Concealing the Clues: Lessons from TV & film writers

The British crime drama series Broadchurch is one of the most critically-acclaimed TV shows of the past 10 years.

First arriving on UK screens in 2013, its 3 seasons and 24 episodes focused on the fictional town of Broadchurch and two of its police detectives.

Broadchurch is a classic whodunnit story. 

While the overall arc of the story is compelling, it’s the gradual reveals, shifting sense of suspicion, and carefully placed clues, decoys and questions that really keep the viewer guessing.

Creator Chris Chibnall spent a lot of time white boarding all the routes and paths before putting pen to paper.

He didn’t even know the identity of the killer until a few episodes in, and decided to rewrite elements based on what was happening during the production.

This method is very powerful when done well: concealing the clues, diverting attention at particular times, and tapping into natural human instincts of wanting to solve problems and also holding biases.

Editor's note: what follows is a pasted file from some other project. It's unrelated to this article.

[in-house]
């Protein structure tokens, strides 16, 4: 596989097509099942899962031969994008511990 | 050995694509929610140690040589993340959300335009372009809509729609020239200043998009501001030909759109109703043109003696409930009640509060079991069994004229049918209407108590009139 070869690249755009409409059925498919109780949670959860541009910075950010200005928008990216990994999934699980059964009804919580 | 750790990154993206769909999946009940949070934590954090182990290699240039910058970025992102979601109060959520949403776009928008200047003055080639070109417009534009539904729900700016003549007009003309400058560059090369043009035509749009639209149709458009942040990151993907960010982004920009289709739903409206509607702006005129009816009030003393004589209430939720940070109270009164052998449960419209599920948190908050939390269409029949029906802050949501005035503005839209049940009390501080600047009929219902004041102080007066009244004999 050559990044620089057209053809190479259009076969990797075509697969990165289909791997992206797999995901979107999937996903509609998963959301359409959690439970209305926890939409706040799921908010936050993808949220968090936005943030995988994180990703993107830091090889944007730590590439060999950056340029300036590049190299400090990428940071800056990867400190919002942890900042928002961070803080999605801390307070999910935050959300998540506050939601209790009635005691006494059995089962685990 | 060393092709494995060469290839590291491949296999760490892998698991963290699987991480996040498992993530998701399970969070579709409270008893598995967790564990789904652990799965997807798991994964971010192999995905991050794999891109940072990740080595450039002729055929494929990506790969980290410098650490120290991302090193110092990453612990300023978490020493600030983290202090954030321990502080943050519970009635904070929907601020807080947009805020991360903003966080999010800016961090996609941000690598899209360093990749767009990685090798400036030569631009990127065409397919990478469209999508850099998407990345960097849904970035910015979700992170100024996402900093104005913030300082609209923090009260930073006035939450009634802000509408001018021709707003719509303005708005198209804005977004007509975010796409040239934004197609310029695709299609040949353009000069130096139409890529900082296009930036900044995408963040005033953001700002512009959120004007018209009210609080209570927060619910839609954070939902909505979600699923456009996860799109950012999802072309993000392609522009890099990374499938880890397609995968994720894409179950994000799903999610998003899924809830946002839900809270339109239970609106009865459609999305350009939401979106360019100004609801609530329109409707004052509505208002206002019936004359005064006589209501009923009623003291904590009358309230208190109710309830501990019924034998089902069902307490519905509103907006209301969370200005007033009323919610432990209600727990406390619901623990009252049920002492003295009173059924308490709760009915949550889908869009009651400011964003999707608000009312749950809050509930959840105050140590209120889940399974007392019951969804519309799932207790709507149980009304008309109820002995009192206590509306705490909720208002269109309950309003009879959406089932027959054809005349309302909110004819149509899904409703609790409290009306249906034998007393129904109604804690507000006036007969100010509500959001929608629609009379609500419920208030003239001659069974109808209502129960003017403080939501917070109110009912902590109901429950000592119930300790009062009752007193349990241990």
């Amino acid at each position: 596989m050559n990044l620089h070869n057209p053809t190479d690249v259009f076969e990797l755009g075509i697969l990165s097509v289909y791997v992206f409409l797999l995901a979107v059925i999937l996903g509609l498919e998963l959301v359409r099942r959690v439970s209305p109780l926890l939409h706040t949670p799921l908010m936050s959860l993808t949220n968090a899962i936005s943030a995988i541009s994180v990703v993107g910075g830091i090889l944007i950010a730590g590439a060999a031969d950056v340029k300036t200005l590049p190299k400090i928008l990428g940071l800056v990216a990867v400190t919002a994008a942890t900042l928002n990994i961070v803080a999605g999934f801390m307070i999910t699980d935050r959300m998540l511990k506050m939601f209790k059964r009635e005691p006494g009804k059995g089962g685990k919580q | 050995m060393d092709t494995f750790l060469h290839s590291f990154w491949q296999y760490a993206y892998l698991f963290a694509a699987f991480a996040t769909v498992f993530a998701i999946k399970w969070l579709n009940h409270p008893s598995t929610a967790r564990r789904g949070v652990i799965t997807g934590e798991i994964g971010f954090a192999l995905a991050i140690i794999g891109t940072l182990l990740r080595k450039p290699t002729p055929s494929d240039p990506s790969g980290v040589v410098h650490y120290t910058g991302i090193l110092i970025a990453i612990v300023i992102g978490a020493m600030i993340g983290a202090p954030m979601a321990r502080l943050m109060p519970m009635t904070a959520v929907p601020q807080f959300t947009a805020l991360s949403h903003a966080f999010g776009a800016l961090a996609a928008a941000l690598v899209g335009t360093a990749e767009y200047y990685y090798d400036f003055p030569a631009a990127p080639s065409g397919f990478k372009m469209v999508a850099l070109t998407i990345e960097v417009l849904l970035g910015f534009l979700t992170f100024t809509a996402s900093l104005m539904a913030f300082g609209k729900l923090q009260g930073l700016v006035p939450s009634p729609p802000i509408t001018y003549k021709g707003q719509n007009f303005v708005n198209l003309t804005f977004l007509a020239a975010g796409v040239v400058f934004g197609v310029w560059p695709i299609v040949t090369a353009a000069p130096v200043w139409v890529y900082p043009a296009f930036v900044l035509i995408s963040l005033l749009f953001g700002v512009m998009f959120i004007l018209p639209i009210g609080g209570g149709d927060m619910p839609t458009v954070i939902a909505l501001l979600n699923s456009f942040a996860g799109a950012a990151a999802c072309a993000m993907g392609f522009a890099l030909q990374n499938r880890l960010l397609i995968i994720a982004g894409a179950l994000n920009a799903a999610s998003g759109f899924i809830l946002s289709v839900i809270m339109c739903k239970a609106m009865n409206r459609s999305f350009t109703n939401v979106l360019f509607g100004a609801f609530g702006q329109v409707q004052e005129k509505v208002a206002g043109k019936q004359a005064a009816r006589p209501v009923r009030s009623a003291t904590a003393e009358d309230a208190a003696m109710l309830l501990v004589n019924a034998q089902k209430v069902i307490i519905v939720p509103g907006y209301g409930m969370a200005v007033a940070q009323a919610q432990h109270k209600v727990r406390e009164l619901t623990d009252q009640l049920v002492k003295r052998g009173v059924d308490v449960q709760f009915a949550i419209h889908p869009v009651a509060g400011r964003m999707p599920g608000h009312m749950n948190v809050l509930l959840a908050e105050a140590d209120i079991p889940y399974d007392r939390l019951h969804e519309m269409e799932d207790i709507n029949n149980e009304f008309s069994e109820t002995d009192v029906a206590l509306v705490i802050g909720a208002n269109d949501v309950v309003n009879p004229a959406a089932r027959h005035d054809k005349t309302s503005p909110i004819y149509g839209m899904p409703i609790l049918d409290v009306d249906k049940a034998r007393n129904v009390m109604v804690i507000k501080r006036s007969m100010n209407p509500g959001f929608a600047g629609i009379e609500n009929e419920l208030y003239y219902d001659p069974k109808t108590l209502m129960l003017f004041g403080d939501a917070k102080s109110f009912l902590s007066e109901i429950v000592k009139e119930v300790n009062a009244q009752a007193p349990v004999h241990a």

It begs the question of where else we could apply the best of Broadchurch and other innovative and compelling storytelling styles [1].

Is it in education? Tiago Forte writes about this on Twitter:

I’m excited about applying these ideas in what I’m doing here, as regular readers will be aware.

But what about other art forms? Or in hospitality? Even retail?

The question is no longer whodunnit? but who will do it, and how

Bottom Line: Stories are powerful, and when combined with other elements that influence people there are all kinds of new and improved experiences that can be created

[1] This post doesn’t even touch on the likes of Bandersnatch or Steven Soderburgh’s Mosaic project. That’s for next time…

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